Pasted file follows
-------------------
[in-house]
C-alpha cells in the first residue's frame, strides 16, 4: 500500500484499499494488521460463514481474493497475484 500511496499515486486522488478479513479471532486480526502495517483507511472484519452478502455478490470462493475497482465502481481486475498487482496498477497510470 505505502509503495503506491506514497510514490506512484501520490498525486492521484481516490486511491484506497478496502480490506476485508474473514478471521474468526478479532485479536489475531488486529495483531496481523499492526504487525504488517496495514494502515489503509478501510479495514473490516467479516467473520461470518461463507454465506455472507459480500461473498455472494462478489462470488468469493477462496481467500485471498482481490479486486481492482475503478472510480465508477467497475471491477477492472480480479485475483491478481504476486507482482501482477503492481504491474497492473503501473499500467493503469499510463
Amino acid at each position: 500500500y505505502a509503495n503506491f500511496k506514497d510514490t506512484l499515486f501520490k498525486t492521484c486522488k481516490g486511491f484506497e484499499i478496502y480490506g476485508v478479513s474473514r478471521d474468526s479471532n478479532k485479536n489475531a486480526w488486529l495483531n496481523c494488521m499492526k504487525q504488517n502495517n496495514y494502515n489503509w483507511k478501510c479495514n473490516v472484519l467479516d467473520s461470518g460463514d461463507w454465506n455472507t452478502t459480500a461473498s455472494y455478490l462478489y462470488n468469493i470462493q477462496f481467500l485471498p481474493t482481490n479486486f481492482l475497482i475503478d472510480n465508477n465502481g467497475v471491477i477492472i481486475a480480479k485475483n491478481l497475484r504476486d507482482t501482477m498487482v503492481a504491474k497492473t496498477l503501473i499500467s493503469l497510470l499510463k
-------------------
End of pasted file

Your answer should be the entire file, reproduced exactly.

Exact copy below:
[in-house]
C-alpha cells in the first residue's frame, strides 16, 4: 500500500484499499494488521460463514481474493497475484 500511496499515486486522488478479513479471532486480526502495517483507511472484519452478502455478490470462493475497482465502481481486475498487482496498477497510470 505505502509503495503506491506514497510514490506512484501520490498525486492521484481516490486511491484506497478496502480490506476485508474473514478471521474468526478479532485479536489475531488486529495483531496481523499492526504487525504488517496495514494502515489503509478501510479495514473490516467479516467473520461470518461463507454465506455472507459480500461473498455472494462478489462470488468469493477462496481467500485471498482481490479486486481492482475503478472510480465508477467497475471491477477492472480480479485475483491478481504476486507482482501482477503492481504491474497492473503501473499500467493503469499510463
Amino acid at each position: 500500500y505505502a509503495n503506491f500511496k506514497d510514490t506512484l499515486f501520490k498525486t492521484c486522488k481516490g486511491f484506497e484499499i478496502y480490506g476485508v478479513s474473514r478471521d474468526s479471532n478479532k485479536n489475531a486480526w488486529l495483531n496481523c494488521m499492526k504487525q504488517n502495517n496495514y494502515n489503509w483507511k478501510c479495514n473490516v472484519l467479516d467473520s461470518g460463514d461463507w454465506n455472507t452478502t459480500a461473498s455472494y455478490l462478489y462470488n468469493i470462493q477462496f481467500l485471498p481474493t482481490n479486486f481492482l475497482i475503478d472510480n465508477n465502481g467497475v471491477i477492472i481486475a480480479k485475483n491478481l497475484r504476486d507482482t501482477m498487482v503492481a504491474k497492473t496498477l503501473i499500467s493503469l497510470l499510463k